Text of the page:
Leonora - Sandstone Western Australia 1st August
31.7.14 - 1.8.14
Extra wide load
We hooked up the caravan and were on the way again, but first I walked Leonora's main street as the sun was in the right direction for photos I couldn't take the day before.
As Leonora is the largest commercial centre north of Kalgoorlie, it offers many services and facilities for travellers and the locals, so we took advantage of this and filled with fuel and topped up our food supply here. We had only been on the road a short time when we met some huge wide loads carrying mining equipment up north. There was plenty of room to pull off the road and let them pass.
As we travelled north along the Goldfields highway towards Leinster, we noticed the lovely Rest area of Sullivan's creek. There is plenty of room to pull off and to be able to turn around. This site has lovely gum trees for much needed shade and a permanent water hole. An Iron cut-out and some information boards are at the location. A great spot for rest and to have morning tea, lunch etc, OR STAY, AS THIS IS A FREE CAMPING SPOT AND A REALLY NICE ONE.
You need to be self sufficient as there are no toilets or showers, but there are picnic tables and pets are allowed.
Leinster was the next town we came across, it was named after the nearby station of Leinster Downs Station. It was first established in 1976 as a company town where the Miners from the nickel mine of the Agnew Gold Mining Company could live.
There isn't much in the town, but outside it are the "Breakaways," a formation of small cliffs in colours of red, orange and white. The wind had created interesting shapes, even some honeycombing and caves - I had fun clambering around seeing what I could find. This area has plenty of room to pull off the road to stopeven larger vehicles are catered for.
We arrived at Sandstone from Leinster and found another old gold mining town which hasn't quite become small enough to be known as a ghost town. The boom town was established in the 1890s and had become a virtual ghost town by the end of World War 1 as many of the miners went off to serve overseas and never returned.
Today, Sandstone is a sleepy little mining and agriculture town with a population of around 50 people, most work for the shire or are retired pensioners that do a little prospecting around the area.
Sandstone is still rich with gold and the wildlife in the surrounding area is abundant. August and September is the ideal time to visit for the beautiful wildflower displays in the outback.
Even though the town isn't much, we found Sandstone had a Tourist Drive, only dirt and quite narrow, but worth following to see interesting formations.
We stopped at London Bridge, one of the main attractions in Sandstone, and so it should be! I have seen a few London Bridges' in my time, this one is up there with the best.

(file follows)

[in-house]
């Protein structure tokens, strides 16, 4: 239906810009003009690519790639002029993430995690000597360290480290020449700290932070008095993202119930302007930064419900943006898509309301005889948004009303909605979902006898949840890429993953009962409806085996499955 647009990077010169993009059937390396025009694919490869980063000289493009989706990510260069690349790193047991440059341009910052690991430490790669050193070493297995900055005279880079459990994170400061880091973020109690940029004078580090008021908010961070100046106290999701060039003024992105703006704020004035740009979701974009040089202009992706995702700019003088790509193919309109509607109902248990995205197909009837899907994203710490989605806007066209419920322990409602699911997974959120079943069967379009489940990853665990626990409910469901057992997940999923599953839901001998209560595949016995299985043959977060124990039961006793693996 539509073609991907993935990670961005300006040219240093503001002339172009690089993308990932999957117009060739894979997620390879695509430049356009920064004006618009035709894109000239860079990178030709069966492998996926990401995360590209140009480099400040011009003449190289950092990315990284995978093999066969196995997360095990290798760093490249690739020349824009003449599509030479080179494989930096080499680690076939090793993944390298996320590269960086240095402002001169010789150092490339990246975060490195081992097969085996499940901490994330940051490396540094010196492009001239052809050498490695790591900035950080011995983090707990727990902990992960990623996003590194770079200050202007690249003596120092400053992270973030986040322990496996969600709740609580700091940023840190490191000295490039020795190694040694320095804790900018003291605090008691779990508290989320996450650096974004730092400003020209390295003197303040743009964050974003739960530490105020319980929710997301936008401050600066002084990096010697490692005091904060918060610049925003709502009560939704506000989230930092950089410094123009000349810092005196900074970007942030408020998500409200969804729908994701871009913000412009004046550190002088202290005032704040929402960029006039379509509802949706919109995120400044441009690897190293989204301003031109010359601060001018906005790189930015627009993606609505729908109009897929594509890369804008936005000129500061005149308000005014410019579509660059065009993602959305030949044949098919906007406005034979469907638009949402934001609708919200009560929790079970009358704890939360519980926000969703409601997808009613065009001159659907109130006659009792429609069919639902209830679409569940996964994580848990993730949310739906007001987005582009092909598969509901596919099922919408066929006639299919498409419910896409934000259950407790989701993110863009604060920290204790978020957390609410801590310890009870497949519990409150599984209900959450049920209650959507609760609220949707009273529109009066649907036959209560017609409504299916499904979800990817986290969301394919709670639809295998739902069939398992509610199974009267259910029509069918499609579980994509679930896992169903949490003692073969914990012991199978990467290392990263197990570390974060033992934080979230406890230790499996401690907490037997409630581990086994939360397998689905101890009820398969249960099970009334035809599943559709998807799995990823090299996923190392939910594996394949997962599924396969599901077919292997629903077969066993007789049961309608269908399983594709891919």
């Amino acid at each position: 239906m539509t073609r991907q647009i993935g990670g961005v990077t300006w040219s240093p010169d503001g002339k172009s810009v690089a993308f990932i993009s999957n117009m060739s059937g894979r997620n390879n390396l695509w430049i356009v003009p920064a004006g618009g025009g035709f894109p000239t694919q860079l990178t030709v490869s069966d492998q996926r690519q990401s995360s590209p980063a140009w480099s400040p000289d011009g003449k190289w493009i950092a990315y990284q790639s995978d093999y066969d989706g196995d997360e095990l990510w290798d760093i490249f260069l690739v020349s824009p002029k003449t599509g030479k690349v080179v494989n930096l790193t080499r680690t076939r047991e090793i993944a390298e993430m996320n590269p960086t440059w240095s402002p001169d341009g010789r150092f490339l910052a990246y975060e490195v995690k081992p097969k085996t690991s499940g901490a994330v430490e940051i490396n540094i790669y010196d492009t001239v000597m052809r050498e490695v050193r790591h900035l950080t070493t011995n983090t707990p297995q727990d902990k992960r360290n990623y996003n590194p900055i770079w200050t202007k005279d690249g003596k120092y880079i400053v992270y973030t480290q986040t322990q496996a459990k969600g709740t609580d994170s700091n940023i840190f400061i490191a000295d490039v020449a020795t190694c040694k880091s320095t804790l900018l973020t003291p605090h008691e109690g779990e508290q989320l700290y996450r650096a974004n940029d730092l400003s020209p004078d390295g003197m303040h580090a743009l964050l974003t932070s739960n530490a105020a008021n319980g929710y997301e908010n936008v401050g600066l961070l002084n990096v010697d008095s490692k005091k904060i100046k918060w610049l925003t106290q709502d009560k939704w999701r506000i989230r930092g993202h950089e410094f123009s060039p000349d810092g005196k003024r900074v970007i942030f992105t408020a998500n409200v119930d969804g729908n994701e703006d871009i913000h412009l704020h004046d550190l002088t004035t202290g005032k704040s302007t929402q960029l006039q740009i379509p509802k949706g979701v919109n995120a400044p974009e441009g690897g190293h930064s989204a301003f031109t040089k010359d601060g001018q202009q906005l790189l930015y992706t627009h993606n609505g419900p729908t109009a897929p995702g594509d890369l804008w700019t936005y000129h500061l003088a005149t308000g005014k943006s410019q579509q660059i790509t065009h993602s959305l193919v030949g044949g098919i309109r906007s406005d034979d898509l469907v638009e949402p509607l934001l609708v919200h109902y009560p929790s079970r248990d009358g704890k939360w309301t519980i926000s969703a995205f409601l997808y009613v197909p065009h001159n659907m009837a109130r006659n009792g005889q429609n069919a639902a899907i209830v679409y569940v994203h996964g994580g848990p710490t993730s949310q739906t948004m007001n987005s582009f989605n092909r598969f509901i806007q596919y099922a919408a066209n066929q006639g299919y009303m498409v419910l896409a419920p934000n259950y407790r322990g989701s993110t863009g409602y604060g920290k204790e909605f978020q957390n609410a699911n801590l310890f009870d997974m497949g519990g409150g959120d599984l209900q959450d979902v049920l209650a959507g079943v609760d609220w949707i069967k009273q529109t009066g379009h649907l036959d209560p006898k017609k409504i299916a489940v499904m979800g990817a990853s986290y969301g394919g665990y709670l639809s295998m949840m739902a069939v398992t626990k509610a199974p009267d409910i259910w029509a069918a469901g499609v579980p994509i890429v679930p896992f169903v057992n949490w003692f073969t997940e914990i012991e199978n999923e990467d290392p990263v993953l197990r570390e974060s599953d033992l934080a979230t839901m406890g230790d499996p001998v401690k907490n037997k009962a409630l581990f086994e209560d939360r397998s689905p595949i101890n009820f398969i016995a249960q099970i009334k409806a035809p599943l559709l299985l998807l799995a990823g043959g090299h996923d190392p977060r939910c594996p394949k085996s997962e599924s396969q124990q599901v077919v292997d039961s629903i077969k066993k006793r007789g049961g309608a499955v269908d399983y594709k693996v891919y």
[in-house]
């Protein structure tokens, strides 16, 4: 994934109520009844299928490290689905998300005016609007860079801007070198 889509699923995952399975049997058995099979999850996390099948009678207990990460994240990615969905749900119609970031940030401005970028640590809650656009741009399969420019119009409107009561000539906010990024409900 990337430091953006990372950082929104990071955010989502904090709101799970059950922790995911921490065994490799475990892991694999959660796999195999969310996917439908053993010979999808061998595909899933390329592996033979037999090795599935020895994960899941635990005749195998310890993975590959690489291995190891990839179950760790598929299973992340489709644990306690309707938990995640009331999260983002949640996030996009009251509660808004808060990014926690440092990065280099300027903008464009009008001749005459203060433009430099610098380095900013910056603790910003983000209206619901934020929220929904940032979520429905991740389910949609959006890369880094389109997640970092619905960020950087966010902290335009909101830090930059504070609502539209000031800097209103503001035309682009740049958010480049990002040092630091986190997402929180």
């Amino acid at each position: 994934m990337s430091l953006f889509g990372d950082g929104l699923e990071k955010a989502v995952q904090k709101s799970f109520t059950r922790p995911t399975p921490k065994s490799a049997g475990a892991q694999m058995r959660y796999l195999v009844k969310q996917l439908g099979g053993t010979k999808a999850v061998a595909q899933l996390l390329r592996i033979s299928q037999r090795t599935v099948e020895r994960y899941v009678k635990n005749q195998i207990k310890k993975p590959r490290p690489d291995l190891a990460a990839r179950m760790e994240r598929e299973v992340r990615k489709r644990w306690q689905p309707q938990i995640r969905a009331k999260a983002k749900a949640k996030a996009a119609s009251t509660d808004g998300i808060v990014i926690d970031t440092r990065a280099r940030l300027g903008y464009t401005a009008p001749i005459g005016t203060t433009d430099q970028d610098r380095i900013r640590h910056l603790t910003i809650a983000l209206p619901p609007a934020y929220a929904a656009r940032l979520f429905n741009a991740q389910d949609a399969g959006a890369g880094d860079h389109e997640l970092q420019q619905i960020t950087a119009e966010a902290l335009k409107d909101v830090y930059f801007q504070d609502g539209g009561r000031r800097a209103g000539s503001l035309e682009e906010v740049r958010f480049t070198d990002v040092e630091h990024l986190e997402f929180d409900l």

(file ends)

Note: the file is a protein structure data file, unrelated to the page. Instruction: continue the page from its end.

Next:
The colour of the rocks in this area is a brilliant orange, really very pretty. The Bridge itself is approx. 800 metres long, varying in height from around 3 to 10 metres. It was formed from weathered basalt believed to be about 350 million years old. Rocks of the Sandstone belt are close to 2 billion years old. Astronomers believe the age of the earth itself to be 4.6 billion years, so the Sandstone strata are little less than half the age of the planet.
At London Bridge
Over time, the bridge is getting thinner and thinner and will eventually fall. In the early days, the Bridge was strong and wide enough for a Horse & buggy to cross, since then it has eroded away, so now there are signs warning not to walk on and over the Bridge as it may collapse, a warning we heeded. A pity another couple didn't do the same!
There are many great photo opportunities from ground level.
There is plenty of area for free parking and turning around, some picnic tables and information about London Bridge.
Also on the same road as London Bridge was the remains of a Brewery, there is nothing at first sight to indicate a brewery was here, only a sign!
In 1907, Irishman "J V Kearney", decided to provide Beer for the many miners working in the area, so he built a Brewery on top of a breakaway, (rock formation) close to where the cliff drops some 30-40 feet. I followed the rough dirt trail to the top and found where water was pumped from a well. It was through gravitation that the water flowed down to the coolers (which were provided with fans in the hot weather) and to two large vats on the main floor. From there it went to the cellar, which was the sizeable tunnel I had first seen. The cellar was originally cut out with dynamite, and the material out of it, was made into a loading ramp so that the wagons could drive up to the door to load the beer.
The Sandstone Brewery cellar kept remarkably cool in the hottest weather by means of a hole bored through the ceiling of the cellar up to the top of the breakaway.
The liquor from the Sandstone brewery was sold to the surrounding hotels until the railway line came to Sandstone, then regular supplies of beer came from other Breweries, thus the Sandstone Brewery closed for business.
Views from Peter Denny Lookout
Leaving Sandstone behind, we travelled 36 kms on the Sandstone-Leinster Road, stopping at the Peter Denny Lookout, named after a former Shire President who was tragically killed in an accident on the Mount Magnet-Sandstone Road in 1977. Located on the edge of the highway, it overlooks stunning Breakaway country. It was getting near the end of the day, so I didn't walk down to the breakaway formation and explore caves there. The views from the top are of orange cliffs and a endless sea of flat spinifex scrub extending out to the horizon, complete with Wedge tail Eagles circling overhead.
Peter Denny Look-out
It is a very nice area for a picnic and has picnic benches, rubbish bins and fire pits. It is a FREE CAMP area. As it was on the edge of the highway we decided not to stay here, but moved on further where we could free camp well of the road.